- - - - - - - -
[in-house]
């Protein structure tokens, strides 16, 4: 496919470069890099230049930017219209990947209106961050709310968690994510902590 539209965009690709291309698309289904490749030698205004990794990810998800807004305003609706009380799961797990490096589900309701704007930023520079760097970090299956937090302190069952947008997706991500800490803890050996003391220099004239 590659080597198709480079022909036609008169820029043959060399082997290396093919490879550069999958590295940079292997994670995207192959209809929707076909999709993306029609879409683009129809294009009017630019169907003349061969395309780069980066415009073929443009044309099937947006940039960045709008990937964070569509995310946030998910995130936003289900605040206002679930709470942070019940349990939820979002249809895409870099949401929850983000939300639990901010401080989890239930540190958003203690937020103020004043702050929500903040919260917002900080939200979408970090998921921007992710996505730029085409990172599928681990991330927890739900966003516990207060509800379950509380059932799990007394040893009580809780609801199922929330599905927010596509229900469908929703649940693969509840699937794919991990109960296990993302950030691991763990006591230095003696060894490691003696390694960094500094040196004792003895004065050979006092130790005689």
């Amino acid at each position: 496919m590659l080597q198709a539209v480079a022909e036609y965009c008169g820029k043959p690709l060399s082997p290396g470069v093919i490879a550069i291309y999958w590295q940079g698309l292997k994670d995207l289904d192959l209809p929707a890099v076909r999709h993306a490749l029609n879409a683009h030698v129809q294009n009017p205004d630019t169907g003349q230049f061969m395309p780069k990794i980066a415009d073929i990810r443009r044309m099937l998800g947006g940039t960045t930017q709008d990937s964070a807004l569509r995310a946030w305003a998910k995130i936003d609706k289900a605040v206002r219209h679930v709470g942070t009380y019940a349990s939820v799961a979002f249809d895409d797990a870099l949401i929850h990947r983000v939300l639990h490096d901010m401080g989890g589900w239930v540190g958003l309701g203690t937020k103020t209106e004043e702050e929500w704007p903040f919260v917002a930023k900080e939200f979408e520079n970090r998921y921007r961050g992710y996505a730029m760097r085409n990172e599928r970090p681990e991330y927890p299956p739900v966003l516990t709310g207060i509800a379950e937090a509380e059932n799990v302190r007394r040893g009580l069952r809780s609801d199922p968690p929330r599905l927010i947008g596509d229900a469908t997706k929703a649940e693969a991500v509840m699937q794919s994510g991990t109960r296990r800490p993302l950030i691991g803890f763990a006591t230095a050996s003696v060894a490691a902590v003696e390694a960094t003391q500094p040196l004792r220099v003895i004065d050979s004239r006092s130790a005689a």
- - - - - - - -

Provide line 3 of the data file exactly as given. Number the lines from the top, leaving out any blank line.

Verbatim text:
């Amino acid at each position: 496919m590659l080597q198709a539209v480079a022909e036609y965009c008169g820029k043959p690709l060399s082997p290396g470069v093919i490879a550069i291309y999958w590295q940079g698309l292997k994670d995207l289904d192959l209809p929707a890099v076909r999709h993306a490749l029609n879409a683009h030698v129809q294009n009017p205004d630019t169907g003349q230049f061969m395309p780069k990794i980066a415009d073929i990810r443009r044309m099937l998800g947006g940039t960045t930017q709008d990937s964070a807004l569509r995310a946030w305003a998910k995130i936003d609706k289900a605040v206002r219209h679930v709470g942070t009380y019940a349990s939820v799961a979002f249809d895409d797990a870099l949401i929850h990947r983000v939300l639990h490096d901010m401080g989890g589900w239930v540190g958003l309701g203690t937020k103020t209106e004043e702050e929500w704007p903040f919260v917002a930023k900080e939200f979408e520079n970090r998921y921007r961050g992710y996505a730029m760097r085409n990172e599928r970090p681990e991330y927890p299956p739900v966003l516990t709310g207060i509800a379950e937090a509380e059932n799990v302190r007394r040893g009580l069952r809780s609801d199922p968690p929330r599905l927010i947008g596509d229900a469908t997706k929703a649940e693969a991500v509840m699937q794919s994510g991990t109960r296990r800490p993302l950030i691991g803890f763990a006591t230095a050996s003696v060894a490691a902590v003696e390694a960094t003391q500094p040196l004792r220099v003895i004065d050979s004239r006092s130790a005689a």